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Onyx reviews: What I Talk About When I Talk About Running by Haruki Murakami

Running is a common metaphor among authors: writing short stories is like sprinting; novels are marathons.

One thing writing and running have in common is that Haruki Murakami takes up both on whims. He decides to write a novel one sunny afternoon while sitting in the outfield at a baseball game, without any notion of what he is going to write about.

After modest initial success, he sells the successful jazz club he started and operated in Tokyo for years so he can write full time. The sedentary the life of a writer inspires him to quit smoking and take up running. He quickly disabuses the reader of the notion that he uses running as a way to concentrate on his current writing project. It's more primal than that, a way of keeping sane, he claims. "I run to acquire a void."

In this slim volume, a format usually reserved for inspirational books, Murakami reminisces about his 25-year obsession with running. Like many athletes, he is compulsive about keeping track of the number of miles he runs each week so he can see at a glance when he is improving and when he is stagnating. Besides tracking sales figures, there's nothing remotely competitive about writing, he concedes, though both of his avocations are solitary endeavors.

The title of his memoir is adapted from that of a story collection by Raymond Carver (What We Talk About When We Talk About Love), an author whose collected work Murakami translated into Japanese. Murakami's style is unadorned and conversational, though it seems at time he is talking to himself rather than a reader. For a man who lives by his words, he is often at a loss to explain why he does certain things.

He does nothing in half measures. His first major feat as a runner is a solo recreation of the original marathon (though he does it in reverse, leaving from Athens early in the morning and running to the eponymous village in the Greek hillside) as part of a junket paid for by a running magazine. (Writers who run are a relative oddity, he claims, so he has often written about his experiences as a runner over the years.) Even the journalist assigned to write about his run is amazed that Murakami intends to complete the whole course on this blistering August day rather than just performing for the photographer.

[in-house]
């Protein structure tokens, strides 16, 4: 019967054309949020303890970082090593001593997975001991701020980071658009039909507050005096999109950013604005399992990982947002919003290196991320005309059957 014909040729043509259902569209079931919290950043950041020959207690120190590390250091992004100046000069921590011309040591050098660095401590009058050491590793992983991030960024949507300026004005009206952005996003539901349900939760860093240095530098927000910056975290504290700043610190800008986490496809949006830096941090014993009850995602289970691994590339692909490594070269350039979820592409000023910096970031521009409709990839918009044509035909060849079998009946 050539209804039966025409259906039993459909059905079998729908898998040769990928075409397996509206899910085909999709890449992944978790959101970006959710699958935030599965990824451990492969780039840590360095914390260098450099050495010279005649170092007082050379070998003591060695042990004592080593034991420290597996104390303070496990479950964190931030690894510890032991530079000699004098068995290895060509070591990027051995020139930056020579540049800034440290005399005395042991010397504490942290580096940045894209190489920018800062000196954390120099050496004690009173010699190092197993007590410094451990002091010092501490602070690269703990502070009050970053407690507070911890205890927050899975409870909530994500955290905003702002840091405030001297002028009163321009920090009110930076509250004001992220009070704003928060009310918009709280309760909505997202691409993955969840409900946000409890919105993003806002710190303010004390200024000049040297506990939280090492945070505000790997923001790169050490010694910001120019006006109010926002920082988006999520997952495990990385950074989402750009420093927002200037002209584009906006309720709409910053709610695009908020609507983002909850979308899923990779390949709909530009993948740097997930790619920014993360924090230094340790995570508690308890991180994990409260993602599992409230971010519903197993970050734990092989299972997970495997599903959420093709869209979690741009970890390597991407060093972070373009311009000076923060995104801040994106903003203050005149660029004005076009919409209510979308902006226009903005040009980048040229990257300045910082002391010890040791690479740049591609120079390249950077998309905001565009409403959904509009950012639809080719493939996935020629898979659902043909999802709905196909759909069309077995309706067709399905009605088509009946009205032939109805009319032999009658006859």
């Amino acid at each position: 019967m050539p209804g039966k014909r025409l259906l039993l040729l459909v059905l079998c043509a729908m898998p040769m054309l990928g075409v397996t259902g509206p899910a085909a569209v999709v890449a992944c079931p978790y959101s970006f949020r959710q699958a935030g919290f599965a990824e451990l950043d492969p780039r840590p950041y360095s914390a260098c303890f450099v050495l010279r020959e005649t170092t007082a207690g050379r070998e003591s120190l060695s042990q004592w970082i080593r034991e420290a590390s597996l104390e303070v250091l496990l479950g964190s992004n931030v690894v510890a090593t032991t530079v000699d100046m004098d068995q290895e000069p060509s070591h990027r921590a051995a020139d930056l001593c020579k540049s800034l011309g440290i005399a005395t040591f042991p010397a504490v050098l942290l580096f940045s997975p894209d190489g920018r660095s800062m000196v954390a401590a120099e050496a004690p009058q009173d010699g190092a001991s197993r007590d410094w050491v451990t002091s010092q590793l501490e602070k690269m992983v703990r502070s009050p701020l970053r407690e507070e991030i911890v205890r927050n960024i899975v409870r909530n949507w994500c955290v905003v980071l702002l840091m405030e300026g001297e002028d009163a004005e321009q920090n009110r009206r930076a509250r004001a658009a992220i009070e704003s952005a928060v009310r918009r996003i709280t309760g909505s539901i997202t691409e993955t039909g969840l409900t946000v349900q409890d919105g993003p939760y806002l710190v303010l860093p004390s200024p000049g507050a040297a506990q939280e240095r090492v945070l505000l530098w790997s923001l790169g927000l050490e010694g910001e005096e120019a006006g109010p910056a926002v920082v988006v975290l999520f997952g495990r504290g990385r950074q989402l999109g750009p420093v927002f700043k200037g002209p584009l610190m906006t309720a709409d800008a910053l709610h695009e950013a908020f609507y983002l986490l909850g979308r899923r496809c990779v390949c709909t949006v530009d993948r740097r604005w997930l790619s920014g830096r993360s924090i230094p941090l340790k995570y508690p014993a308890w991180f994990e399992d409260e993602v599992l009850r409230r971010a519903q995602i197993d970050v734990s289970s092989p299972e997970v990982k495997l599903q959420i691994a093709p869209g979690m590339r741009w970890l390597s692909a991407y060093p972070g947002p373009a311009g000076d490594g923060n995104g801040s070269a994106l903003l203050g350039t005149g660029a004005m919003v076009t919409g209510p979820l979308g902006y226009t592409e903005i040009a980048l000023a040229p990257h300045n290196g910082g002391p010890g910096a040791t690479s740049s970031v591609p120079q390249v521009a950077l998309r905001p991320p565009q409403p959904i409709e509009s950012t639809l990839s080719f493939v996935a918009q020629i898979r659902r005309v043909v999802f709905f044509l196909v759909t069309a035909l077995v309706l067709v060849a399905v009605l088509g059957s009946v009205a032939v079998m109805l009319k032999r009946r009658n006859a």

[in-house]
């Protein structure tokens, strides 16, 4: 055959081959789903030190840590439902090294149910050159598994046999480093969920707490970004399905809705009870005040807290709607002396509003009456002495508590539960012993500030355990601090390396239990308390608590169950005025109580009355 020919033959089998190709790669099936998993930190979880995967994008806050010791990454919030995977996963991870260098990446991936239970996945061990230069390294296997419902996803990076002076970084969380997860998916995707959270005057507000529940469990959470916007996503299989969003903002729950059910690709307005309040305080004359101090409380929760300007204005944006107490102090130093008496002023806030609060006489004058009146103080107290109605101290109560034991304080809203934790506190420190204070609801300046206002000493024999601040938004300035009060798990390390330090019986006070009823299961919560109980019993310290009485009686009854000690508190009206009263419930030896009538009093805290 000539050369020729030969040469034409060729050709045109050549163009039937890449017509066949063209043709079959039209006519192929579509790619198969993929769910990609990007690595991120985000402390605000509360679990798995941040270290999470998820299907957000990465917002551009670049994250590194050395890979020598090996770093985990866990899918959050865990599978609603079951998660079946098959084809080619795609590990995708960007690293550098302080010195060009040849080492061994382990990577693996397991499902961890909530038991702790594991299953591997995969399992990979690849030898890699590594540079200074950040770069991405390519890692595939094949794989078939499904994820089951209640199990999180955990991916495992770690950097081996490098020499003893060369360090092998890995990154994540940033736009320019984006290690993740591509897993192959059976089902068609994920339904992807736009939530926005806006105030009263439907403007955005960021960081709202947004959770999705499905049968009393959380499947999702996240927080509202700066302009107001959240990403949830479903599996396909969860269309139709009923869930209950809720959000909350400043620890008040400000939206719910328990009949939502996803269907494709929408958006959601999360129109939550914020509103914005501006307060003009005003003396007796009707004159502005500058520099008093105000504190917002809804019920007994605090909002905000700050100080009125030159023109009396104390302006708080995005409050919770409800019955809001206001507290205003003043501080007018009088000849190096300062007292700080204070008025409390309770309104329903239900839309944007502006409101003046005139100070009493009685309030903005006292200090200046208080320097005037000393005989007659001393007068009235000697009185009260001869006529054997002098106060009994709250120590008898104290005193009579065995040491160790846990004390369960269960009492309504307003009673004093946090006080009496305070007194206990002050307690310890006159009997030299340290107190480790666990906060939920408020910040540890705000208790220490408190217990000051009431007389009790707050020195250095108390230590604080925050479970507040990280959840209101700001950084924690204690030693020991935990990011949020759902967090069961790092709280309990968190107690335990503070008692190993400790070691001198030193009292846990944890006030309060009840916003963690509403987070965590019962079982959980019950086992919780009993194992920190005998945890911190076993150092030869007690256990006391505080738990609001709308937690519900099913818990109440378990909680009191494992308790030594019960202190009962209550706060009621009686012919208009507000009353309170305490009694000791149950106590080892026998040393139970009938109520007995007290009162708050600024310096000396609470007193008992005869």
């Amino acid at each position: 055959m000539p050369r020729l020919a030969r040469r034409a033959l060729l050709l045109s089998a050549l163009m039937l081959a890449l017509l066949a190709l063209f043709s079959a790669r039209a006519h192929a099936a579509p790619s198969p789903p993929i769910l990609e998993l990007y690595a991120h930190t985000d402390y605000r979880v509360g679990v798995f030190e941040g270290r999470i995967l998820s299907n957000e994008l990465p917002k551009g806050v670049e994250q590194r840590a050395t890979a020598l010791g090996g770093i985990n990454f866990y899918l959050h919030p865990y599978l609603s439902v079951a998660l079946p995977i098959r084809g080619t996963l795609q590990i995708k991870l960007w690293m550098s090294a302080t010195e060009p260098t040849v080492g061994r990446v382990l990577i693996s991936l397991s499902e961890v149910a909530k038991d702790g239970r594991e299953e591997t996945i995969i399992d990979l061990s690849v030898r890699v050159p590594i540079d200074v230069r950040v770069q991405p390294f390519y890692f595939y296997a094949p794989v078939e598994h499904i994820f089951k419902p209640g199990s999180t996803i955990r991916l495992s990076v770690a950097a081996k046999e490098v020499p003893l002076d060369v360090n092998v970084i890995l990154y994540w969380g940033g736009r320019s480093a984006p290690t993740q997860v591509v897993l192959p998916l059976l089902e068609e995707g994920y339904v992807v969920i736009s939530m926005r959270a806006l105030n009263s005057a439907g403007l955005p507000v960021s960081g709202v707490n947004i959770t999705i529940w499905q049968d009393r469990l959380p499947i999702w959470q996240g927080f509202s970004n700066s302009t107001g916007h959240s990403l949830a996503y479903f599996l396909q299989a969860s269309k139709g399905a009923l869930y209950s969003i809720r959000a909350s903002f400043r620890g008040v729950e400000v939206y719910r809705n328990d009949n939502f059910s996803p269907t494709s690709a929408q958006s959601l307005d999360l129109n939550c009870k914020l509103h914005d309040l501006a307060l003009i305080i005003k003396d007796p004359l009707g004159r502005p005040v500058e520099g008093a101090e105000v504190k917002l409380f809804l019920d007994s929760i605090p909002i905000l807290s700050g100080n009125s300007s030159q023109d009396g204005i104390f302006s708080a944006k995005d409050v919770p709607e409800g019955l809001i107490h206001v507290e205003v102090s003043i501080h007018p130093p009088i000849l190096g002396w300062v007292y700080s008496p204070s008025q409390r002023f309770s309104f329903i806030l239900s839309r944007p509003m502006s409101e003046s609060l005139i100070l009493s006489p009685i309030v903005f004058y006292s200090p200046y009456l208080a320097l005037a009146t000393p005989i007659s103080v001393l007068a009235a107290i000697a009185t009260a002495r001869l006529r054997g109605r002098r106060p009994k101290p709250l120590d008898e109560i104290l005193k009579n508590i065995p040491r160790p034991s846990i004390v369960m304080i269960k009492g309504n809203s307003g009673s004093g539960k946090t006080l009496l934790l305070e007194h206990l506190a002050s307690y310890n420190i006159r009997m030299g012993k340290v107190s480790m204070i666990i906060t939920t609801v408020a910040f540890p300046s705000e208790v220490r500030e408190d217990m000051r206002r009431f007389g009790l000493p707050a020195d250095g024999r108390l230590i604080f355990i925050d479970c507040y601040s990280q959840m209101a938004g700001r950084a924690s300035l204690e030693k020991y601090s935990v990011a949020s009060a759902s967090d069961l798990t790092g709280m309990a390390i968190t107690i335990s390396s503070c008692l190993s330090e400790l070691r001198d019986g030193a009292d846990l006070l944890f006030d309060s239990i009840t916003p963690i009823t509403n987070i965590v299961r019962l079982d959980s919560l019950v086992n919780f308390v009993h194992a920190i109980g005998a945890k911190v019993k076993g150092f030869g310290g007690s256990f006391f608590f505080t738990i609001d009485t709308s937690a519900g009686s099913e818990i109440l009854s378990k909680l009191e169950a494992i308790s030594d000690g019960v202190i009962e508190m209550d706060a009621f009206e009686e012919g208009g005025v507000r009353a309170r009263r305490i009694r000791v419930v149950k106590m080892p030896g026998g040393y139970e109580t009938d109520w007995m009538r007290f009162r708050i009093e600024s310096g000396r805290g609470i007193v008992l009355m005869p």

During this run, for the first time, he enters a trancelike state reminiscent of the surreal experiences some of the characters in Murakami's novels face. Then he hits the wall and gets angry at everything. Even the sheep chewing grass in the fields annoy him, he recalls.

Murakami starts the book in late 2005 while he's on vacation in Hawaii, running an hour every day in preparation for the New York Marathon. He allows for one day off each week in case of inclement weather or scheduling conflicts. Despite this rigorous schedule, he no longer considers himself a "serious" runner, though he still participates in one marathon and one triathlon every year, often in exotic locations.

As with running, Murakami believes there are certain muscles a writer has to exercise on a regular basis so he can complete a full-length manuscript. He also suggests that writers, like runners, burn out, reaching a point in their creative lives where they are no longer capable of improving. Perhaps there have been people who've experienced this, but to turn it into a generalization seems like he's stretching the running/writing metaphor.

Running opens doors for him that he might never have encountered otherwise. He runs in Hawaii and along the Charles River while teaching Japanese literature at Harvard. He meets fans while training in the streets of Tokyo and becomes familiar with a group of runners training for the Olympics who are killed traveling to an event before the games. He chides himself over past failings, unflinchingly recounting times when he forgets how to swim during triathlons, or stupid mistakes he makes while running.

This is hardly a memoir in the classical sense since most of his life—his writing, his family—barely enters into the picture. He mentions music he listens to while running, and his mania for collecting vinyl albums, but when he talks about running, it's like everything else ceases to exist. Most of the time he seems to be living completely inside his head. There is no void, just a kind of mental trance that allows him to get through to the end.

He loses his enjoyment for the sport after an ultramarathon, a 62-mile run that leaves him physically and emotionally drained. The perversity of the obsessed rears its head when he insists that he will keep running (Forrest Gump springs inexplicably to mind) until he regains that sense of pleasure again. He behaves like an addict—there's no reason to believe he will ever again achieve that level of enjoyment, and yet he pursues it relentlessly.

He expects to do well in the New York marathon, but the book does not have a happy ending. His performance is a personal disappointment. As is his next marathon after that. The memoir is tinged with the poignancy of a man who, at 56, is beginning to accept that he is past his physical prime. No amount of training is going to improve his performance. All he can do is try to find the enjoyment in running that captivated him in the first place.

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